Overweight Pet Is your pet overweight

How can I tell if my pet is overweight?

There are plenty of ways to assess whether a cat or dog is overweight, but most vets start with a basic test – the Body Condition Score. Using a simple combination of visual assessment and some basic physical examinations it is easy to get a quick idea about whether your pet is under-weight, carrying more weight than they should be, or is sitting in the healthy range.

STEP 1 – Look at your pet from the side

At their ideal weight, a cat or a dog should have a distinct, gradual ‘tuck’ as the line of their rib cage flows up into their abdomen. If they are underweight, that ‘tuck’ will be more pronounced and might even be extreme. If they are carrying excessive weight, the ‘tuck’ may be non-existent or possibly the abdomen may bulge out below the line of the ribs.

STEP 2 – Look at your pet from above

When you look at a cat or dog from above that is a healthy weight, you should be able to see a waist that is clearly defined behind their ribs. The shape of the rib cage should be obvious, but the ribs themselves should not be visible. If they are underweight, the waist will appear very narrow compared to the size of the rib cage and it will be easy to see individual ribs. If they are extremely underweight, the ribs, spine and pelvic bones will become obvious.

For cats or dogs carrying too much weight, the waist is barely visible or is bulging out beyond the line of the ribs, and the shape of the rib cage may not even be visible.

A visual assessment can be enough for some cats and dogs, but if your pet has a thick coat or they have had a few litters, you may need to get a bit more information with a physical examination.

 

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STEP 3 – Feel around your pet’s rib cage

Using a very light touch, feel around the back end of your pet’s rib cage. At their ideal weight, you should be able to easily feel the outline of their last few ribs even though you can’t see them. If your pet is underweight the ribs will feel very obvious. If they are carrying more weight than is good for them, it will be hard to feel individual ribs. If you are unable to feel any ribs through a thick layer of fat then your pet is dangerously overweight.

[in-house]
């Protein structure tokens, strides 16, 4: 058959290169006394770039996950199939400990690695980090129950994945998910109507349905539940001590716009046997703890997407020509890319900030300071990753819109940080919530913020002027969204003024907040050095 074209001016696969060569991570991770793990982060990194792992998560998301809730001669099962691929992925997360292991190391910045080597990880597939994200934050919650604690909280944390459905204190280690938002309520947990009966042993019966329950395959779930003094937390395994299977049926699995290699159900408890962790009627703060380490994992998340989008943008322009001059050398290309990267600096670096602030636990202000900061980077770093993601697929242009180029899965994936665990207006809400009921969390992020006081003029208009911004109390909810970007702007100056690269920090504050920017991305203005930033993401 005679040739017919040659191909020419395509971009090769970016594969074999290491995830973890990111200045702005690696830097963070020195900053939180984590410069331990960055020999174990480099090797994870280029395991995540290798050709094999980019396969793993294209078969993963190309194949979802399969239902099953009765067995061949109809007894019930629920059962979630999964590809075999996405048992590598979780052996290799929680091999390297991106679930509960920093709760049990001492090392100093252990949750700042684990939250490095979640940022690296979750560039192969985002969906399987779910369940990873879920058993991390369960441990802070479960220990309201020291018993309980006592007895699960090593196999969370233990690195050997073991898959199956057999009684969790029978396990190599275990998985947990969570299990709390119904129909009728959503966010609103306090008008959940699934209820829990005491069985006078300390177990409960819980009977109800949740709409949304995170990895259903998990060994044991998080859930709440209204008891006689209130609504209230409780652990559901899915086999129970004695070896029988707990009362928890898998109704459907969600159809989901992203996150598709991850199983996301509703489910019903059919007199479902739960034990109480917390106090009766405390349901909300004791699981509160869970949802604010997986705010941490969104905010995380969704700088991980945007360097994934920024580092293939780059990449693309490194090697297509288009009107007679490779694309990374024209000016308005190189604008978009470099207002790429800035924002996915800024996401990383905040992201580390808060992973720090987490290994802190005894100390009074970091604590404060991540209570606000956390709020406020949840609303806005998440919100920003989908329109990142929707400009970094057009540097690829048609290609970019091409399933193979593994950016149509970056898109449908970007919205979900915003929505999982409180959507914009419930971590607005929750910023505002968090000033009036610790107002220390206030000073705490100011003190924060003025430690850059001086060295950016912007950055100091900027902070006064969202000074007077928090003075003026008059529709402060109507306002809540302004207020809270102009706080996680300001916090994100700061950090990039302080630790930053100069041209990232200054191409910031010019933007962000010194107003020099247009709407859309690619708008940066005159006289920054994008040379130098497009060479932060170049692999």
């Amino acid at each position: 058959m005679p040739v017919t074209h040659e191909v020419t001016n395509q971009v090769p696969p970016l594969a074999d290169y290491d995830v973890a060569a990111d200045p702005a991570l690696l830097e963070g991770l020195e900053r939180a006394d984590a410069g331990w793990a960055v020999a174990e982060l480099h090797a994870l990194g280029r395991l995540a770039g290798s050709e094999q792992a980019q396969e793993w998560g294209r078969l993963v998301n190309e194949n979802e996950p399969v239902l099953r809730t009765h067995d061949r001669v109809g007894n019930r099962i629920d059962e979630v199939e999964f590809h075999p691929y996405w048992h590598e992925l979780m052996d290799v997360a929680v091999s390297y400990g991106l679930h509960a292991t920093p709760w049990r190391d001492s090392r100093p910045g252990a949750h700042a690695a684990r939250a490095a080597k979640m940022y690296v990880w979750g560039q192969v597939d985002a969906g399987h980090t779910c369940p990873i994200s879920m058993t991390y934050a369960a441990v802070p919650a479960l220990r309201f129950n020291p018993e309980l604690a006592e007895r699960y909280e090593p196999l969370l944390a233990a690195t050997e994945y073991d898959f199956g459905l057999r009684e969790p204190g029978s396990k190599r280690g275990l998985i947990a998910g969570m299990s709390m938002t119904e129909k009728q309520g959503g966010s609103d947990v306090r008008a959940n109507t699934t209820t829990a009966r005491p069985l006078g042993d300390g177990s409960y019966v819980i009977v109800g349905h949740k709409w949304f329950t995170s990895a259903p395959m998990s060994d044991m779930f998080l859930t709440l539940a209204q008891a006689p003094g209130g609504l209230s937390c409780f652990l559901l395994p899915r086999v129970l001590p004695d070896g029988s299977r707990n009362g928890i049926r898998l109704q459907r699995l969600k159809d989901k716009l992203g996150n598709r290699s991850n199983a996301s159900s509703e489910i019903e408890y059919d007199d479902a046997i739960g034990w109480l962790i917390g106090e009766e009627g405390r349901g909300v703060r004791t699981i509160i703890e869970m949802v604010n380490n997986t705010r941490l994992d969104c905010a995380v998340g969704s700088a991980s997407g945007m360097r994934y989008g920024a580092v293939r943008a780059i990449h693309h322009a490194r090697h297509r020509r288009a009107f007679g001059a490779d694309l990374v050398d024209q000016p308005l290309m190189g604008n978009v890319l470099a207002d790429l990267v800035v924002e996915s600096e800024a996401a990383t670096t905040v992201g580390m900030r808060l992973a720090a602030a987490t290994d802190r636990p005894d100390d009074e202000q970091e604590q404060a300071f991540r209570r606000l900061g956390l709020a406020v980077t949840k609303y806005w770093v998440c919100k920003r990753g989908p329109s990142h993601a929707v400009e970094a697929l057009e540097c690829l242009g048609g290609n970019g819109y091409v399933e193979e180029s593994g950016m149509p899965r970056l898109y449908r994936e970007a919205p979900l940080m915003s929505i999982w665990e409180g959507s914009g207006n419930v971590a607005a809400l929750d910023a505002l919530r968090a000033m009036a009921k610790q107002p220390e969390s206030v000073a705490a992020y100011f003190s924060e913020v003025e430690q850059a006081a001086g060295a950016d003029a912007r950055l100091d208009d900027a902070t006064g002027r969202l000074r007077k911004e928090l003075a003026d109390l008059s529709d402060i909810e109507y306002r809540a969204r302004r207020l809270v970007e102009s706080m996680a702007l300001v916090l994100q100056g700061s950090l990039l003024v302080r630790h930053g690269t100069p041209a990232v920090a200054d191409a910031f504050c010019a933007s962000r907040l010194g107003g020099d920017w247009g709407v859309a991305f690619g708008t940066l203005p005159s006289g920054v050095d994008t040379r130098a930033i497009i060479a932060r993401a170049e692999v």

STEP 4 – Feel along your pet’s spine from base of head to tail

Once again using only the lightest touch, run your fingers along the spine of your pet. At a healthy weight, you will be able to feel individual vertebrae under the skin but they won’t be too obvious. If your pet is underweight, those vertebrae will feel sharp and bony. If your pet is overweight, you will feel fat covering the bones and if they are extremely obese, you may not even be able to feel any individual vertebrae.

If you would like to know more about the Body Condition Score test, check out our Cat Body Condition Score video and our Dog Body Condition Score Video. You can also find our Pet Body Condition Score Triage Tool on our website. This tool helps you to evaluate the body condition of your pet.


What if my pet is underweight?

My pet is underweight

If your pet has a low Body Condition Score when you test them, the first thing to rule out is whether they are being fed enough. A healthy pet won’t starve themselves. If you are providing enough food but they aren’t eating it, or they eat it but still don’t have a healthy body weight, then there could be an underlying medical problem. If your pet continues to lose weight or simply can’t put weight back on, consult with your local vet to find out if there is an underlying problem that needs to be treated.


What if my pet is overweight?

What if my pet is underweight

A 2008 survey of Australian vet practices found that around 32% of cats are overweight[1]. A similar study in 2005 found that over 40% of dogs are overweight[2]. If your cat or dog is carrying excessive weight, it can be putting stress on their bodies, reducing their quality of life and making them less active. Telltale signs beyond Body Condition include excessive begging, mobility issues, inability to groom themselves effectively, excessive amounts of sleeping and problems with shortness of breath.

When treating obesity in a pet there is more involved than just reducing the amount of calories they consume. If you think your pet is overweight, consult your local vet or vet nurse about putting them on an integrated weight management program that combines a mixture of diet, lifestyle and activity changes. ROYAL CANIN® has a range of cat and dog weight management diets that reduce the number of calories in a pet’s diet without cutting down on the essential nutrients  they require to keep adequate muscle mass and maintain a healthy body.

 

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[1] McGreevy, P.D. et al, Overweight or obese cats presented to Australian veterinary practices: Risk factors and prevalence, Australian Veterinary Practitioner 38(3):98-107, September 2008

[2] McGreevy, P.D. et al, Prevalence of obesity in dogs examined by Australian veterinary practices and the risk factors involved, Veterinary Record 2005; 156:695-702 doi:10.1136/vr.156.22.695